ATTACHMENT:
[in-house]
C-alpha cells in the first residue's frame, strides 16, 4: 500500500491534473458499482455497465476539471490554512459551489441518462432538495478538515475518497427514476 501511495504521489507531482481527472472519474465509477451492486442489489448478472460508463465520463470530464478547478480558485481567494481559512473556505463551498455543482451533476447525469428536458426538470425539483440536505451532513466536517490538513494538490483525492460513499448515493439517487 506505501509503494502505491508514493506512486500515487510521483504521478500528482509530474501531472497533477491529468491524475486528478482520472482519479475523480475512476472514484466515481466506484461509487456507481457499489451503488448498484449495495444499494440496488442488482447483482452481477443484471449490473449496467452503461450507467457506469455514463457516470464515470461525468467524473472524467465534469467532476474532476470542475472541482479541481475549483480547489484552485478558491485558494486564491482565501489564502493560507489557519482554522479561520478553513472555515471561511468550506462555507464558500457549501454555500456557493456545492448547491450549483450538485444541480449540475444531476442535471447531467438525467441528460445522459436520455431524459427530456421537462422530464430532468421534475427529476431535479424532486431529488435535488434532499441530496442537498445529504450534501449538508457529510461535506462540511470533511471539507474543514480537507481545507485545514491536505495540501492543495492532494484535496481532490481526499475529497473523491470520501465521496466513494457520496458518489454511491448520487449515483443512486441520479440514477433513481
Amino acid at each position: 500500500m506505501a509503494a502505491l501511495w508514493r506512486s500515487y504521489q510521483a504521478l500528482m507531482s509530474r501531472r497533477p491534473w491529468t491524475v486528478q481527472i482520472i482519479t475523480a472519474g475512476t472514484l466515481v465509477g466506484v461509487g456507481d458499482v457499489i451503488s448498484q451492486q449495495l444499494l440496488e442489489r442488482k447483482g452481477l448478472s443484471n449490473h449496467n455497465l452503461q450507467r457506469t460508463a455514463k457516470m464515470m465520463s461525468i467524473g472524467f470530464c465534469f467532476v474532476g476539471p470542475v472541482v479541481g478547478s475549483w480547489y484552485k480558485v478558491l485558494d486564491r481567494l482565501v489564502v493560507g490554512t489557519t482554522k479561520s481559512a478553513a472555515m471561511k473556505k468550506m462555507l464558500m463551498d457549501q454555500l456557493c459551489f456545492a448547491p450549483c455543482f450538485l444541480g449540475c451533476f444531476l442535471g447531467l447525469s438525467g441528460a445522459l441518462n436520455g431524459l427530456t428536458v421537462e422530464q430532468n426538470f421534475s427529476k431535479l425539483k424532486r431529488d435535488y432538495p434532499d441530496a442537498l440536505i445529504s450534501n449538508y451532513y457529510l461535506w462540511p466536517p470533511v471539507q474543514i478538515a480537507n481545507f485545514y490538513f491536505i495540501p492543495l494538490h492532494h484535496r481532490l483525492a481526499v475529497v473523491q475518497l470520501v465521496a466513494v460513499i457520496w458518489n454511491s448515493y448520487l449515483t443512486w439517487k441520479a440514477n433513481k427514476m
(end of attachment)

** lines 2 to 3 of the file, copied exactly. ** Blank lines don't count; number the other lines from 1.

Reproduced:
C-alpha cells in the first residue's frame, strides 16, 4: 500500500491534473458499482455497465476539471490554512459551489441518462432538495478538515475518497427514476 501511495504521489507531482481527472472519474465509477451492486442489489448478472460508463465520463470530464478547478480558485481567494481559512473556505463551498455543482451533476447525469428536458426538470425539483440536505451532513466536517490538513494538490483525492460513499448515493439517487 506505501509503494502505491508514493506512486500515487510521483504521478500528482509530474501531472497533477491529468491524475486528478482520472482519479475523480475512476472514484466515481466506484461509487456507481457499489451503488448498484449495495444499494440496488442488482447483482452481477443484471449490473449496467452503461450507467457506469455514463457516470464515470461525468467524473472524467465534469467532476474532476470542475472541482479541481475549483480547489484552485478558491485558494486564491482565501489564502493560507489557519482554522479561520478553513472555515471561511468550506462555507464558500457549501454555500456557493456545492448547491450549483450538485444541480449540475444531476442535471447531467438525467441528460445522459436520455431524459427530456421537462422530464430532468421534475427529476431535479424532486431529488435535488434532499441530496442537498445529504450534501449538508457529510461535506462540511470533511471539507474543514480537507481545507485545514491536505495540501492543495492532494484535496481532490481526499475529497473523491470520501465521496466513494457520496458518489454511491448520487449515483443512486441520479440514477433513481
Amino acid at each position: 500500500m506505501a509503494a502505491l501511495w508514493r506512486s500515487y504521489q510521483a504521478l500528482m507531482s509530474r501531472r497533477p491534473w491529468t491524475v486528478q481527472i482520472i482519479t475523480a472519474g475512476t472514484l466515481v465509477g466506484v461509487g456507481d458499482v457499489i451503488s448498484q451492486q449495495l444499494l440496488e442489489r442488482k447483482g452481477l448478472s443484471n449490473h449496467n455497465l452503461q450507467r457506469t460508463a455514463k457516470m464515470m465520463s461525468i467524473g472524467f470530464c465534469f467532476v474532476g476539471p470542475v472541482v479541481g478547478s475549483w480547489y484552485k480558485v478558491l485558494d486564491r481567494l482565501v489564502v493560507g490554512t489557519t482554522k479561520s481559512a478553513a472555515m471561511k473556505k468550506m462555507l464558500m463551498d457549501q454555500l456557493c459551489f456545492a448547491p450549483c455543482f450538485l444541480g449540475c451533476f444531476l442535471g447531467l447525469s438525467g441528460a445522459l441518462n436520455g431524459l427530456t428536458v421537462e422530464q430532468n426538470f421534475s427529476k431535479l425539483k424532486r431529488d435535488y432538495p434532499d441530496a442537498l440536505i445529504s450534501n449538508y451532513y457529510l461535506w462540511p466536517p470533511v471539507q474543514i478538515a480537507n481545507f485545514y490538513f491536505i495540501p492543495l494538490h492532494h484535496r481532490l483525492a481526499v475529497v473523491q475518497l470520501v465521496a466513494v460513499i457520496w458518489n454511491s448515493y448520487l449515483t443512486w439517487k441520479a440514477n433513481k427514476m